Published on Sunday, May 13, 2001 in the Toronto Star
Shadows of Sharia in McVeigh Execution
by Haroon Siddiqui
With the Timothy McVeigh execution postponed but still pending, I re-read Albert Camus and George Orwell, Pierre Trudeau and Brian Mulroney, eloquent abolitionists all. But what proved more relevant, under the circumstances, was a grisly account of the first public execution carried out by the Taleban after its takeover of Afghanistan in 1996.
The condemned man in Kabul had murdered a pregnant woman and her three children during a botched robbery. His sentence of death was to be carried out in the soccer stadium. With the murmur of the crowd, the few reporters present couldn't hear his last plea, directed at the grieving husband who could, under law, forgive the killer but chose not to.
In planning to execute McVeigh and televise his death, albeit to a select audience, Americans are in some ways following the Taleban. There's no escaping the disturbing parallel, notwithstanding America's elaborate system of justice that provides a fair trial even to a McVeigh and grants him a stay of execution to ensure all his rights.
Americans will be equally loath to admit that they are also moving toward another form of justice they relentlessly decry - the Islamic sharia, at least the punitive versions practised in Saudi Arabia, Sudan, Iran, Iraq, parts of Nigeria and elsewhere.
The sharia provides for capital punishment (a penalty proscribed in every Western democracy except the United States, and also enforced in such places as China, North Korea and Congo). The deed is often done in public squares. The McVeigh execution will similarly be well publicized, more so, given the mass media audience of millions.
The sharia also places great emphasis on the rights of victims. The 300 or so relatives of McVeigh's victims who will watch him die, via closed-circuit television, have won the same right as the grieved under Muslim law who also get the best seats in the house of punishment.
All that is missing from the American tableau is the privilege of the affected families to make the final call on whether or not to pardon the guilty. Under the sharia , that right rests entirely with them, not the state.
Those operating under the Taleban code of tribal conduct have the additional prerogative of executing the criminal themselves. That is what the bereaved husband in Kabul did, with a Kalashnikov.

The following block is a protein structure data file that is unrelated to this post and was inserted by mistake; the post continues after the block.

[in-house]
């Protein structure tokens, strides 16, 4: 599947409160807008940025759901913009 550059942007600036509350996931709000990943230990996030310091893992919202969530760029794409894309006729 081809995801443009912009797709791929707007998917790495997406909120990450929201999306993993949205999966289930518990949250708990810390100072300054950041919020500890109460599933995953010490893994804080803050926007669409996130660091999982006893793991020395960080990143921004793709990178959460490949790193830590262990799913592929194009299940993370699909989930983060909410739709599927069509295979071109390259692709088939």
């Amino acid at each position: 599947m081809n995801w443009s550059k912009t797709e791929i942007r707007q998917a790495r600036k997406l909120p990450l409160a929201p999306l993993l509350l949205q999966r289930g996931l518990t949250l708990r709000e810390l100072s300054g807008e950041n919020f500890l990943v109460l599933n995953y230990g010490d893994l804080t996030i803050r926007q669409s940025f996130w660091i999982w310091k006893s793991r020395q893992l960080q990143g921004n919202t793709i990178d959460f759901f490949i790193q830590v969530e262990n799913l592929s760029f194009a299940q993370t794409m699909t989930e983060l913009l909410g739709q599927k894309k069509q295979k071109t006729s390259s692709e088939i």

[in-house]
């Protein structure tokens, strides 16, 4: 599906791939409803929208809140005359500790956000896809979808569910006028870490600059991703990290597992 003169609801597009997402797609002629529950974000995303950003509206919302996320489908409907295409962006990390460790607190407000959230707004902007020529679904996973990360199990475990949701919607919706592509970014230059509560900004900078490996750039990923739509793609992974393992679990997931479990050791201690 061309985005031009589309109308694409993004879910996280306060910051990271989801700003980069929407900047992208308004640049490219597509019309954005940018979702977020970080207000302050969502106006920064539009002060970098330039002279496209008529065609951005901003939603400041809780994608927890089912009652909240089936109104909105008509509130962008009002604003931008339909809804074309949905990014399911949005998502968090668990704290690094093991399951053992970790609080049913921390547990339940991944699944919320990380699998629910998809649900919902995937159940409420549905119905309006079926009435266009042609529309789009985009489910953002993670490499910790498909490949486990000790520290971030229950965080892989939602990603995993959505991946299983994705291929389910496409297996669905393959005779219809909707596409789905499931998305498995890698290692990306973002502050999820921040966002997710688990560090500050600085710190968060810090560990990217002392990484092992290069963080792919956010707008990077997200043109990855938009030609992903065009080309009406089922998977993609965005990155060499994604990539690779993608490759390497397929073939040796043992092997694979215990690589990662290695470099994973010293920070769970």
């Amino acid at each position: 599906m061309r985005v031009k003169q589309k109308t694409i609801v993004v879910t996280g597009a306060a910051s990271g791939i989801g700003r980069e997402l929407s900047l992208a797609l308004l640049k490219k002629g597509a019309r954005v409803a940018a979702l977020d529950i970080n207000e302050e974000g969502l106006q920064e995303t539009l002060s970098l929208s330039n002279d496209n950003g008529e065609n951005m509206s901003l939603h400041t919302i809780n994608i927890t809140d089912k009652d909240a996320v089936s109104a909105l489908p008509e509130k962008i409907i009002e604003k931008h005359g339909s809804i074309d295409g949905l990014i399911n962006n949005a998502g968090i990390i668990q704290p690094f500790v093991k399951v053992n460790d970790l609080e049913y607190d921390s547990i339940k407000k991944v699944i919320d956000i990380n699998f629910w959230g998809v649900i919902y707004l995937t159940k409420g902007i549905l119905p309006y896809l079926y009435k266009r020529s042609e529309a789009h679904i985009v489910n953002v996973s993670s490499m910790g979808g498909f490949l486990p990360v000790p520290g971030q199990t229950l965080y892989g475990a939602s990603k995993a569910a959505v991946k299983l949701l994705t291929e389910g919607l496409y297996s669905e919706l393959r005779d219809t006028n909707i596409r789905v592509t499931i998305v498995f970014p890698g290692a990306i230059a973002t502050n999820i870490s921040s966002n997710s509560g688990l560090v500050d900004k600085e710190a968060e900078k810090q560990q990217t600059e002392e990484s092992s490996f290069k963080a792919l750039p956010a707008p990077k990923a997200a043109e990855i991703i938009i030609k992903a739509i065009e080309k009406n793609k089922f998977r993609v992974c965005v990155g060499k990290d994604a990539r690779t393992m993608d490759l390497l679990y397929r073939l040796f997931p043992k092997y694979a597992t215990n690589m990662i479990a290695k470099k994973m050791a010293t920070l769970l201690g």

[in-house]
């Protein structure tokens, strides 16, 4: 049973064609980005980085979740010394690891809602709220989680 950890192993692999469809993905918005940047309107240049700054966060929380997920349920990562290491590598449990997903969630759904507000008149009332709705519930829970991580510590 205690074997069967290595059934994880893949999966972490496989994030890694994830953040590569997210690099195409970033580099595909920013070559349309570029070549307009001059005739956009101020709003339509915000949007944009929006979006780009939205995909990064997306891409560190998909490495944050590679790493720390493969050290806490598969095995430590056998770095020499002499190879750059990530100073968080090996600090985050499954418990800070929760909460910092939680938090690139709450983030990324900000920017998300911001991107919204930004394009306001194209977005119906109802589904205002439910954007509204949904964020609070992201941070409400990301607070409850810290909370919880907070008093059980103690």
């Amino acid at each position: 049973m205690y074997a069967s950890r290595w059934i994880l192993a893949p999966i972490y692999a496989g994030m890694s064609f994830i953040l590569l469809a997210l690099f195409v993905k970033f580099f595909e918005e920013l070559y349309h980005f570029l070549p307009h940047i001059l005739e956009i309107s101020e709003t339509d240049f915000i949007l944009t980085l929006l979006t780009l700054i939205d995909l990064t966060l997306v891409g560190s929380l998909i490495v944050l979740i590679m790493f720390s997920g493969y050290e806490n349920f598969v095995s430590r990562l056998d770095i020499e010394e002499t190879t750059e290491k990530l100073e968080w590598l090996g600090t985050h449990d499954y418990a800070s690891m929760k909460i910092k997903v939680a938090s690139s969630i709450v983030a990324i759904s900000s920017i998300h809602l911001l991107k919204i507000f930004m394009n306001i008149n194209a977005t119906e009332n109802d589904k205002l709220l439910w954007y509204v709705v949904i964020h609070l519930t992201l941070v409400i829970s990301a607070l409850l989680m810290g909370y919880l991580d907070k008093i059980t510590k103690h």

It is not inconceivable in America, given the trend toward empowering victims of crime and/or their families, that they be handed the needle or empowered to throw the switch.
Victims' families now routinely campaign with right-wing politicians (Mike Harris and Stockwell Day among them); make TV appearances to recount their tales of grief; attend the trial of the accused; make "impact statements" before sentencing; and pronounce themselves dissatisfied with the lightness of punishment.
Missed along the way is a crucial point of law, as pointed out by Clifford Orwin, professor of political science at the University of Toronto. He wrote in the National Post that "justice supersedes vengeance only and precisely at the point where punishment is taken out of the hands of the injured. From then on, it is the offence against society that's punished, not the offence against the victim or survivors."
That used to be one of the key distinctions between "our" civilized law and "their" revenge-driven codes, a clash of values of the West versus the East.
To add to the irony, some of them have succeeded better than America in providing their citizens a life free of the fear of crime. Shopkeepers in the gold souks of Saudi Arabia leave their treasures unlocked as they walk away to the mosque upon hearing the call for prayers, five times a day.
Such a scenario is unthinkable for America, at any price. Short of chopping thieves' hands, American law-and-order administrations have tried many elements of retributive justice, only to end up with a jail population of 2 million; record spending on prisons, $40 billion a year; record number of executions, 705 since 1976 when the death penalty was reinstated; and record numbers on death row, more than 4,000.
If a civilization reflects itself in law, then America has given us more questions than answers.
If witnessing the last gasps of the murderer would help bring "closure" to the nightmare of victims' families, who, exactly, should be entitled to a ticket to the show? Spouses? Children? Parents? In-laws? Neighbours?
Why not society at large? Why not a live broadcast for a national catharsis?
Doing so would make a spectacle of a sombre event. But isn't it already? At the carnival in Terre Haute, Indiana, bars and hotels have been packed for weeks, the enterprising have been peddling souvenir T-shirts and the journalists hawking a hot story. They will all be back no sooner than a new date is set for the execution.
Televising the execution would further debase America. But hasn't the august National Public Radio just aired audio clips of two executions from Georgia? Doesn't reality TV cater to the public's basest instincts, through Survival, Temptation Island, and video clips of cops bashing drug dealers and wife-beaters? Isn't the family viewing hour full of gratuitous violence?
Finally, it is argued that putting McVeigh on camera would make him a martyr. But hasn't he been showered with all the publicity he craves, and some more? Hasn't he been granted an even greater wish, that of having the state commit his suicide for him?
As the arguments over a public execution telescope into the larger debate on capital punishment, one feels grateful for being a Canadian.
Haroon Siddiqui is The Star's editorial page editor emeritus.
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